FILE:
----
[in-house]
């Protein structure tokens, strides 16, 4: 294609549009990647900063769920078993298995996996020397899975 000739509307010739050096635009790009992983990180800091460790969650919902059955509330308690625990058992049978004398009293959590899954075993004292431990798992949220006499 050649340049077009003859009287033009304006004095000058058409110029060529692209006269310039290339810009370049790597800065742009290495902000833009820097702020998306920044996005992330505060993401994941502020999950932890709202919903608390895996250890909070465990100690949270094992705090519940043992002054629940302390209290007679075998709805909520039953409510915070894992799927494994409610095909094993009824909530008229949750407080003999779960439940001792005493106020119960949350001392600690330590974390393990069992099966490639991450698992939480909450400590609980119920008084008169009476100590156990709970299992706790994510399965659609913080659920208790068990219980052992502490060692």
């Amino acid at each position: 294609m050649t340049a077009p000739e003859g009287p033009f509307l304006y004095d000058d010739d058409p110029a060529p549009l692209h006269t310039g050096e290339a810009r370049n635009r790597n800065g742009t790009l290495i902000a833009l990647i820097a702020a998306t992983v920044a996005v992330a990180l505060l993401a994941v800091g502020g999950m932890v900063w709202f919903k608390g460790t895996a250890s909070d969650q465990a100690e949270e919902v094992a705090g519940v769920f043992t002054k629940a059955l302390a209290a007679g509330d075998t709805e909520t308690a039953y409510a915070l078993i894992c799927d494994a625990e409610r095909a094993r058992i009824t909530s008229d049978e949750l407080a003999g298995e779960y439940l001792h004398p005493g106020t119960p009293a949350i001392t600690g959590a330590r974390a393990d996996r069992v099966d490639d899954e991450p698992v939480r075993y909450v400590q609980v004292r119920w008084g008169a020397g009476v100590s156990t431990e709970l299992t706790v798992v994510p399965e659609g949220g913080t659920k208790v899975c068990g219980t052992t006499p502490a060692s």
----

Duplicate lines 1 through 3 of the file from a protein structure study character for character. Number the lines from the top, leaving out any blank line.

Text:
[in-house]
């Protein structure tokens, strides 16, 4: 294609549009990647900063769920078993298995996996020397899975 000739509307010739050096635009790009992983990180800091460790969650919902059955509330308690625990058992049978004398009293959590899954075993004292431990798992949220006499 050649340049077009003859009287033009304006004095000058058409110029060529692209006269310039290339810009370049790597800065742009290495902000833009820097702020998306920044996005992330505060993401994941502020999950932890709202919903608390895996250890909070465990100690949270094992705090519940043992002054629940302390209290007679075998709805909520039953409510915070894992799927494994409610095909094993009824909530008229949750407080003999779960439940001792005493106020119960949350001392600690330590974390393990069992099966490639991450698992939480909450400590609980119920008084008169009476100590156990709970299992706790994510399965659609913080659920208790068990219980052992502490060692």
């Amino acid at each position: 294609m050649t340049a077009p000739e003859g009287p033009f509307l304006y004095d000058d010739d058409p110029a060529p549009l692209h006269t310039g050096e290339a810009r370049n635009r790597n800065g742009t790009l290495i902000a833009l990647i820097a702020a998306t992983v920044a996005v992330a990180l505060l993401a994941v800091g502020g999950m932890v900063w709202f919903k608390g460790t895996a250890s909070d969650q465990a100690e949270e919902v094992a705090g519940v769920f043992t002054k629940a059955l302390a209290a007679g509330d075998t709805e909520t308690a039953y409510a915070l078993i894992c799927d494994a625990e409610r095909a094993r058992i009824t909530s008229d049978e949750l407080a003999g298995e779960y439940l001792h004398p005493g106020t119960p009293a949350i001392t600690g959590a330590r974390a393990d996996r069992v099966d490639d899954e991450p698992v939480r075993y909450v400590q609980v004292r119920w008084g008169a020397g009476v100590s156990t431990e709970l299992t706790v798992v994510p399965e659609g949220g913080t659920k208790v899975c068990g219980t052992t006499p502490a060692s």